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Foot Ankle Spec. 2018 Oct 19:1938640018806662. doi: 10.1177/1938640018806662. [Epub ahead of print]

A Comparative Analysis of Clinical Outcomes in Noninsertional Versus Insertional Tendinopathy Using PROMIS.

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1
Department of Orthopaedics and Rehabilitation, University of Rochester, New York.

Abstract

BACKGROUND:

Achilles tendinopathy is a common clinical disorder. Utilizing the Patient-Reported Outcomes Measurement Information System, we aim to determine clinical response to nonoperative achilles tendinopathy rehabilitative care of insertional achilles tendinopathy compared to non-insertional achilles tendinopathy.

METHODS:

Prospective Patient-Reported Outcomes Measurement Information System Physical Function, Pain Interference, and Depression scores were collected for patients with achilles tendinopathy at presentation and following a standard course of nonoperative care. A distribution-based method was used to determine the minimal clinically important difference. Descriptive statistics were reported and bivariate analysis was used to compare insertional achilles tendinopathy and non-insertional achilles tendinopathy. Receiver operating characteristic curve analysis was used to predict clinical improvement.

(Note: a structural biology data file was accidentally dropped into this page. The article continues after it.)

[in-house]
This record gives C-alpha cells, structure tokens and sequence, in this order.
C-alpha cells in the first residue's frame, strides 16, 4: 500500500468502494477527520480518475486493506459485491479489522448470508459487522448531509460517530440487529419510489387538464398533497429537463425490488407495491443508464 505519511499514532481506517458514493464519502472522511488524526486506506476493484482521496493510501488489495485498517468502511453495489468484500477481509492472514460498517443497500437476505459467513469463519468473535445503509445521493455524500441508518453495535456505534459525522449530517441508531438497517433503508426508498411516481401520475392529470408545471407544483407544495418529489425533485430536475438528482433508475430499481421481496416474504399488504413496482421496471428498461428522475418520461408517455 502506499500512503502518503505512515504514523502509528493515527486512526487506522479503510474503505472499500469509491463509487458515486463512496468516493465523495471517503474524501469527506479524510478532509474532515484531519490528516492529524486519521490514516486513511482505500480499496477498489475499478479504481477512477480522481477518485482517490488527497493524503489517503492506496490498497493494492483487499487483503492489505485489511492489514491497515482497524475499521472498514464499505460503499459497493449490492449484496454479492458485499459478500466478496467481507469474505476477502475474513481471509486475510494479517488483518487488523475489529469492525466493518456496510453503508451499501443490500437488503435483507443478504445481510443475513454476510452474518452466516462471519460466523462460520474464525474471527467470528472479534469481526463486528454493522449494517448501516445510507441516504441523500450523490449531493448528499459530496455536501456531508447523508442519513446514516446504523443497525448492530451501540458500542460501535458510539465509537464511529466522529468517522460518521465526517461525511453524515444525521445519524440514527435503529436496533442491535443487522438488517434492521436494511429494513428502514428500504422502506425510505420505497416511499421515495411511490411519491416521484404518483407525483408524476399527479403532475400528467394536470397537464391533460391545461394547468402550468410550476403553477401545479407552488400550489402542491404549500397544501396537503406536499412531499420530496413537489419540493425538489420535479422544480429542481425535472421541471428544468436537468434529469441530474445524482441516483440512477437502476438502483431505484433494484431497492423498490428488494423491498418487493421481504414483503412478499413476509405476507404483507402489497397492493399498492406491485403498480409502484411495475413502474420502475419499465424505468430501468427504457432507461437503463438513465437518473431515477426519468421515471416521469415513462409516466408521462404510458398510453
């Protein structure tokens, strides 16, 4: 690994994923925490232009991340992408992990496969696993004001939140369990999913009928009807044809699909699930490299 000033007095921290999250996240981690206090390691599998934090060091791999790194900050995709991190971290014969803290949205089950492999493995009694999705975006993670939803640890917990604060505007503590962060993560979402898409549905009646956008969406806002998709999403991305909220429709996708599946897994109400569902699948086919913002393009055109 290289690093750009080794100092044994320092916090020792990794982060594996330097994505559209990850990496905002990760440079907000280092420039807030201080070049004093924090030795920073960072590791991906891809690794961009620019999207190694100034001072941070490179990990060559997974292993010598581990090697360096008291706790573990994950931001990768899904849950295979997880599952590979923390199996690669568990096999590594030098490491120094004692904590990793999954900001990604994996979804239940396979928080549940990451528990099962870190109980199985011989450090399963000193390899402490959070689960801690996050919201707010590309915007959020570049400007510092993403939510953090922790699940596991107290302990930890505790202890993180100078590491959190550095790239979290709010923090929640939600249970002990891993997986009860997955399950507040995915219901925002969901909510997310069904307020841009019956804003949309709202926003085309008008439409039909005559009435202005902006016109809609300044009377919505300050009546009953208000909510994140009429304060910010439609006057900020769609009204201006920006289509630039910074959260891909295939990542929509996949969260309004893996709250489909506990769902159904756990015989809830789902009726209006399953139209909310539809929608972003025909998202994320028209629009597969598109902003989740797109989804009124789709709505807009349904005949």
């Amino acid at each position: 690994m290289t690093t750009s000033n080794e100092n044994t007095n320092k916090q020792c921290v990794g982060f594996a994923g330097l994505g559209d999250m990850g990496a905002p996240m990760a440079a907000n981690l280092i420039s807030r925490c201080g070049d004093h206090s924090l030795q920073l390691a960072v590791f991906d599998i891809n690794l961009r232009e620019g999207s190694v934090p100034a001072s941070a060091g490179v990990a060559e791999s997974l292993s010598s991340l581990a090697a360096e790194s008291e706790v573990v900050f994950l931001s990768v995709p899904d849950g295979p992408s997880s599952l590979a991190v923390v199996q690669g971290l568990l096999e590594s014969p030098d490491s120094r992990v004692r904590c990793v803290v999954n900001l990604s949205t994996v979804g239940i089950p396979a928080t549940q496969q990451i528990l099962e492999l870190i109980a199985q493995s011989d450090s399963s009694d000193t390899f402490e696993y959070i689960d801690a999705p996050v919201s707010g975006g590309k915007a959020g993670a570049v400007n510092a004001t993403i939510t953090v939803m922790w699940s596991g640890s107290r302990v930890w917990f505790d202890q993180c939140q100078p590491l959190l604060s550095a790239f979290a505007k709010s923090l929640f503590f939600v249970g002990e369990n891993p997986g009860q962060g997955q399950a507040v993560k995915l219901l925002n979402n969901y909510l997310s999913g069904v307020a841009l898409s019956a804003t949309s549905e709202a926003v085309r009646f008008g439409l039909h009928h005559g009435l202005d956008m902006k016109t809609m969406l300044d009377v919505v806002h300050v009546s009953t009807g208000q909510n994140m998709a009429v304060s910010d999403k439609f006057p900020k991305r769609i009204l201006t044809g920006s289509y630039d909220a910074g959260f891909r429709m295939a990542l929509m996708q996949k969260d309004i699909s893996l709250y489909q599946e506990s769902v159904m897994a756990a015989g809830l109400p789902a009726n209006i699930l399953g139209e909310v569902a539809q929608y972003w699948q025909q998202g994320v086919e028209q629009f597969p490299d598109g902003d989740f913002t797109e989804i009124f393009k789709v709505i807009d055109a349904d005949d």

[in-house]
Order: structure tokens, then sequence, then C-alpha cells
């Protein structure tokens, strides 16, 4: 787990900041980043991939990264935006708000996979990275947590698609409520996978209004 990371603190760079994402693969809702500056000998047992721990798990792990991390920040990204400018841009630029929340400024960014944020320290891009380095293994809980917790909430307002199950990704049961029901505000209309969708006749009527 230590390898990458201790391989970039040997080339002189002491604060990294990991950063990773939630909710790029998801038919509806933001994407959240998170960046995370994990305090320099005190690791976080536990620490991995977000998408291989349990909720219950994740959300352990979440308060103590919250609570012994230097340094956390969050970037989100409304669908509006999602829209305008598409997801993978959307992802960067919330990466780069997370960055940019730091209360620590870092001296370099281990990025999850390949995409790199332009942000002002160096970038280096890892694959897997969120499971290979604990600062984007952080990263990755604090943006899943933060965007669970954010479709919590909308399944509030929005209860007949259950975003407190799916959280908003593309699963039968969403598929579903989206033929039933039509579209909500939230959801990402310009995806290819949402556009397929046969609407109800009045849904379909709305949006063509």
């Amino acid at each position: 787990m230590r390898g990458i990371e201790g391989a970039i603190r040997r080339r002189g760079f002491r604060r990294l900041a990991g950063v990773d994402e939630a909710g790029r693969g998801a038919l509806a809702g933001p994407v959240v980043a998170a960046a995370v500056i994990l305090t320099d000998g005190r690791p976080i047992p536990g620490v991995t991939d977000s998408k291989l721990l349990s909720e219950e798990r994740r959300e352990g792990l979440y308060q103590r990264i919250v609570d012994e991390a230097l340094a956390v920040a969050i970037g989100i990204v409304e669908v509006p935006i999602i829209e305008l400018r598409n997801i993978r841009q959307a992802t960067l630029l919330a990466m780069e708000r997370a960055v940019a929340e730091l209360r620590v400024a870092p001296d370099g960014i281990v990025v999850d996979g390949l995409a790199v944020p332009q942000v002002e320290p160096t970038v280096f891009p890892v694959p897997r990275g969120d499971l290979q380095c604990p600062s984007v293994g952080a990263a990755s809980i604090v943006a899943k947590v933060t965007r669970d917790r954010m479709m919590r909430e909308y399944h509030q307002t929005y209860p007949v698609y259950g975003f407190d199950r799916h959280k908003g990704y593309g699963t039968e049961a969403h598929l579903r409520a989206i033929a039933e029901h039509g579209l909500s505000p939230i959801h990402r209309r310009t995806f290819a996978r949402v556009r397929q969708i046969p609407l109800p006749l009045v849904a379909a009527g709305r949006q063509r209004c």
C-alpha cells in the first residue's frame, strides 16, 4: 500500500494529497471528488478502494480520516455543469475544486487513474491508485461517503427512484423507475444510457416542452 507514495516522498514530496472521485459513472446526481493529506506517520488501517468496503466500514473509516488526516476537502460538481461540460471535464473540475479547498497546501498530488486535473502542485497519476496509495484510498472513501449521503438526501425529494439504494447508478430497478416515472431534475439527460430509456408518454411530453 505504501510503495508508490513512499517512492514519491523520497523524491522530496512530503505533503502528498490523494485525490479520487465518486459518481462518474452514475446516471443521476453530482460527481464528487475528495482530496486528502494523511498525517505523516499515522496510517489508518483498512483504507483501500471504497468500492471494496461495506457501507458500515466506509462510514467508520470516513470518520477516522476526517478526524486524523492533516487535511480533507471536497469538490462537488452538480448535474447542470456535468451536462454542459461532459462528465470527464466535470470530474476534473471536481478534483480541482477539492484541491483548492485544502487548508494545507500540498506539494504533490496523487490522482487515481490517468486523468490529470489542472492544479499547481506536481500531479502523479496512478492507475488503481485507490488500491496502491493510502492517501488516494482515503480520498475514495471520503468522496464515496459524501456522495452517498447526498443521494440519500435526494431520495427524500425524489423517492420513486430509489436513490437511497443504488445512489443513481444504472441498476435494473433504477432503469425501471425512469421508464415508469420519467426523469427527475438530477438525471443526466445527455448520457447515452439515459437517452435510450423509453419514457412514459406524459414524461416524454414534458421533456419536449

RESULTS:

A total of 102 patients with an average follow-up of 68 days were included. For the non-insertional achilles tendinopathy group: Fifteen (46%), 12 (36%) and 9 (27%) patients reached clinical improvement for Physical Function, Pain Interference and Depression, respectively. For the insertional achilles tendinopathy group: Seventeen (25%), 20 (29%) and 22 (32%) patients reached clinical improvement for Physical Function, Pain Interference and Depression, respectively. Physical Function scores improved more in non-insertional achilles tendinopathy patients (4.0 vs. -0.046; p = 0.035) and more patients clinically improved (45.5% vs. 24.6%; p = 0.034). Patients with non-insertional and insertional achilles tendinopathy clinically improved functionally when initial Physical Function scores were equal to or lower than 40.25 and 38.08, respectively.

CONCLUSIONS:

Nonoperative care in achilles tendinopathy is often successful. The Patient-Reported Outcomes Measurement Information System can be used to evaluate and help determine clinical success.

LEVELS OF EVIDENCE:

Level II: Prospective comparative study.

KEYWORDS:

PROMIS: Achilles tendinopathy; nonoperative; patient-reported outcomes; value-based health care

PMID:
30338708
DOI:
10.1177/1938640018806662

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